Jazz great Freddie Hubbard, one of the most influential trumpeters of his generation, died Monday, about a month after suffering a heart attack. He was 70.
Hubbard was pronounced dead at Sherman Oaks Hospital, fellow trumpeter David Weiss told The Associated Press. Hubbard, who earned a Grammy in 1972 for “First Light,” made more than 300 recordings, including such notable discs as “Open Sesame” and “Going Up” for Blue Note. He was best known for his aggressive, articulate style.
Born in Indianapolis, Hubbard studied at the Arthur Jordan Conservatory of Music and the Indianapolis Symphony before heading to New York in 1958. Once in New York, he joined forces with Thelonious Monk, Miles Davis, Cannonball Adderley and John Coltrane, among other jazz legends.
He once told Down Beat magazine that, "I met Trane at a jam session at Count Basie's in Harlem in 1958. He said, `Why don't you come over and let's try and practice a little bit together.' I almost went crazy. I mean, here is a 20-year-old kid practicing with John Coltrane. He helped me out a lot, and we worked several jobs together."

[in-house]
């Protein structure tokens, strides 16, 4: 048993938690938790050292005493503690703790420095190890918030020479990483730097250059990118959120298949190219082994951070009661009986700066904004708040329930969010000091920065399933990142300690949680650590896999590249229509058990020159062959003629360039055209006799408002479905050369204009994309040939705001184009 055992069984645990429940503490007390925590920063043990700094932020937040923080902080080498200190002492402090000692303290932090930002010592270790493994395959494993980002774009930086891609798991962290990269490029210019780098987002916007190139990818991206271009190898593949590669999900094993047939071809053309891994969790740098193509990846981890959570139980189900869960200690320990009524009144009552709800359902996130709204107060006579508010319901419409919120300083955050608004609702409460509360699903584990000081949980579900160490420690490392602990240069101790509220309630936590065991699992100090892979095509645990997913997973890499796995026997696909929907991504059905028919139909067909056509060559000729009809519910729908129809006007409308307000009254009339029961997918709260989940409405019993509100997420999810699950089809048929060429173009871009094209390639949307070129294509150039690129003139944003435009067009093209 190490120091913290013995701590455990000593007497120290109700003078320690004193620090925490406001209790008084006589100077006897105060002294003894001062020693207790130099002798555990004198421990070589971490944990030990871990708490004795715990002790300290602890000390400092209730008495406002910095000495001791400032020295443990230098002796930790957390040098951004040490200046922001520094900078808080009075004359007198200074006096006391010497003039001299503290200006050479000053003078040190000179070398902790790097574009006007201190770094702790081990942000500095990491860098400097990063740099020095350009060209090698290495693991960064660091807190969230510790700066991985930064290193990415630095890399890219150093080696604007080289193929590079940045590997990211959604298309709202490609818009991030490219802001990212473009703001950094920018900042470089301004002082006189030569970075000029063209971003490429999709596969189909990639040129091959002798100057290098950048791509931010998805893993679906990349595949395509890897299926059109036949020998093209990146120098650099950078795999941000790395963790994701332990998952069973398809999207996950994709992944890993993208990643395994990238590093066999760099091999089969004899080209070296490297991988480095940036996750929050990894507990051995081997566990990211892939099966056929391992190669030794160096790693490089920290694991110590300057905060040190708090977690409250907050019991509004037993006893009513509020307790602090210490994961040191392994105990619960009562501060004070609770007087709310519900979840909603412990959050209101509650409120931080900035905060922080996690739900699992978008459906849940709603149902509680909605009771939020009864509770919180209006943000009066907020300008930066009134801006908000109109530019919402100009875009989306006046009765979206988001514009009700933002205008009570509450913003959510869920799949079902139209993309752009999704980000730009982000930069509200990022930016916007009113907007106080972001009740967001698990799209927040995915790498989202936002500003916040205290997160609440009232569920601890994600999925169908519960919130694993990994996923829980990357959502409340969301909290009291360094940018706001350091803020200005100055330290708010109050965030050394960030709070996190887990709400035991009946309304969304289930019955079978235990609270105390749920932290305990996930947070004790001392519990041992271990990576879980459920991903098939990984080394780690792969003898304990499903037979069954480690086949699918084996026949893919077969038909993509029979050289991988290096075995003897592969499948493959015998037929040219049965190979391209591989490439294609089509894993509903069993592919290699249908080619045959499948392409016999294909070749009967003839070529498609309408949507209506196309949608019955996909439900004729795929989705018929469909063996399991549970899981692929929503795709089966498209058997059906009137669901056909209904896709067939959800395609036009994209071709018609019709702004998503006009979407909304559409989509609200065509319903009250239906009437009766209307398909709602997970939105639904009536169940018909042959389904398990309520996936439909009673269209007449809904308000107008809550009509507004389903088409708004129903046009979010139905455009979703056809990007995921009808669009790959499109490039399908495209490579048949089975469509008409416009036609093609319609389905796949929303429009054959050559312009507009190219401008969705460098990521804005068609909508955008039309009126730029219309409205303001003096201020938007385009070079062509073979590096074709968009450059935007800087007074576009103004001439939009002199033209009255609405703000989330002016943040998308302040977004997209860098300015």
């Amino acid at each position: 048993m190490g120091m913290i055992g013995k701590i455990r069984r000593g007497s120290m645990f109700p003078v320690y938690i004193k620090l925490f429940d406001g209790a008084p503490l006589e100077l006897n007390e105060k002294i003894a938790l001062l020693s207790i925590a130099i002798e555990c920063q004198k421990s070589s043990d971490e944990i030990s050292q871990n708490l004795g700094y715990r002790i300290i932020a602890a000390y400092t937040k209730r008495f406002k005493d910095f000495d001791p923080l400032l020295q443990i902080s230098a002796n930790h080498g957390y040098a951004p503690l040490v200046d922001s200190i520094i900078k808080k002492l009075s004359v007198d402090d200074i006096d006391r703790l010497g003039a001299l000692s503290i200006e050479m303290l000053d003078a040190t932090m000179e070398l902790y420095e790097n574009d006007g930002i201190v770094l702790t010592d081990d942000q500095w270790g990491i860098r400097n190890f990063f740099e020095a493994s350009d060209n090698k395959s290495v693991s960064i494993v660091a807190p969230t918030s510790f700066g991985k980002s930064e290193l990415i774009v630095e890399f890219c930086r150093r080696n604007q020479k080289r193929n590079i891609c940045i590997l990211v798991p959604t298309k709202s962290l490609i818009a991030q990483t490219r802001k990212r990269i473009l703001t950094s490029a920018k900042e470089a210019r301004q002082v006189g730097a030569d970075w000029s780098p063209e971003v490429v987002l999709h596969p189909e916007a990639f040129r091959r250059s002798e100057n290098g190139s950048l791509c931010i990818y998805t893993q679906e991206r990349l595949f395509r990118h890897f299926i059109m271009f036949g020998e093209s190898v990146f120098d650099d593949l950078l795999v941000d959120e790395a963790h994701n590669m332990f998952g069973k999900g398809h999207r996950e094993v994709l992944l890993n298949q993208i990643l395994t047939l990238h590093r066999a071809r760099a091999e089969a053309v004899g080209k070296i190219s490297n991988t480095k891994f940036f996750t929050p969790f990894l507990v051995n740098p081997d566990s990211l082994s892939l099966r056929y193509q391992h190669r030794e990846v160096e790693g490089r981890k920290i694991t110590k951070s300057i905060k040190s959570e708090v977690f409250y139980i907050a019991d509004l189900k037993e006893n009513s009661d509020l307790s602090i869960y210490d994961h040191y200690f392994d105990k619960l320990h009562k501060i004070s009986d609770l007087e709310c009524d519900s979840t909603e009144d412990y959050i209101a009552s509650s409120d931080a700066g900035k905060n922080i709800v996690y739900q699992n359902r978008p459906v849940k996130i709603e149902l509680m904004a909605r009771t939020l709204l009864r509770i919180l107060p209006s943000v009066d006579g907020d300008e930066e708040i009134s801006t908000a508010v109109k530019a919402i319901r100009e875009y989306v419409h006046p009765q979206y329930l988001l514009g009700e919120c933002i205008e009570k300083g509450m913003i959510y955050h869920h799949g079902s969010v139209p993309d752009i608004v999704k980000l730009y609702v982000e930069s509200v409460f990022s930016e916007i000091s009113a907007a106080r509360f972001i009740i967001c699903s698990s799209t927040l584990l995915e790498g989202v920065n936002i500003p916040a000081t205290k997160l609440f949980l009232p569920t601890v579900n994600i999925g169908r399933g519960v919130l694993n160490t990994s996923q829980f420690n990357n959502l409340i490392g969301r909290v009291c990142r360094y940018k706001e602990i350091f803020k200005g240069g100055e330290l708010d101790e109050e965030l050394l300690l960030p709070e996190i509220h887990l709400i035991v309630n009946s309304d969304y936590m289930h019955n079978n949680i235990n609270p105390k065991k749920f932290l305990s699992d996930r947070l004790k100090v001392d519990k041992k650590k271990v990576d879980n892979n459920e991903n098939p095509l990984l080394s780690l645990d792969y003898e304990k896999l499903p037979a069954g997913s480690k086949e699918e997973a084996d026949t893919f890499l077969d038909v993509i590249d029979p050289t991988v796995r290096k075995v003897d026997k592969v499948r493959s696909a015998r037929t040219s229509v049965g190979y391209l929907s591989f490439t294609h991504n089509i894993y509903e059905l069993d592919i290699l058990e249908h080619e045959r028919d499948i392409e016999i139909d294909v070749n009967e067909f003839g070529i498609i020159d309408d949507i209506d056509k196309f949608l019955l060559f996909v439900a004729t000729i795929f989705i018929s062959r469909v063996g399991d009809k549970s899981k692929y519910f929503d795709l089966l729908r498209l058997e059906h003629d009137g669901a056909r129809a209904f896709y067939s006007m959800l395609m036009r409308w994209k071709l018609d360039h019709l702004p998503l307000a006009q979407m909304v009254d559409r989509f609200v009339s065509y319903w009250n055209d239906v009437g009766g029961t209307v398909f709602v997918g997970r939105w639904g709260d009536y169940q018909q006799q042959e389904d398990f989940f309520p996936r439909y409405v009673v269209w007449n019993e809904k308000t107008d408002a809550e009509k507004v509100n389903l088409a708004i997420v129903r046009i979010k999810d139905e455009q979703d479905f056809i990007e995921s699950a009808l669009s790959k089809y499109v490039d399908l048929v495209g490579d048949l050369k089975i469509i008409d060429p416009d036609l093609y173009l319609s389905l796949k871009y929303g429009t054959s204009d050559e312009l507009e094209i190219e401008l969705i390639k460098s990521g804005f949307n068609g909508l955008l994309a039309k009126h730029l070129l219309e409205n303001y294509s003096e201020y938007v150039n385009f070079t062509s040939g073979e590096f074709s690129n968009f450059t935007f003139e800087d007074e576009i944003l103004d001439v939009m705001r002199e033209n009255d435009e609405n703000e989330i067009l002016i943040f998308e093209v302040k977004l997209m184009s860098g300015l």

One of the musicians greatly influenced by Hubbard is fellow Grammy-Award winner Wynton Marsalis.
"He influenced all the trumpet players that came after him," Marsalis told The Associated Press earlier this year. "Certainly I listened to him a lot. ... We all listened to him. He has a big sound and a great sense of rhythm and time and really the hallmark of his playing is an exuberance. His playing is exuberant."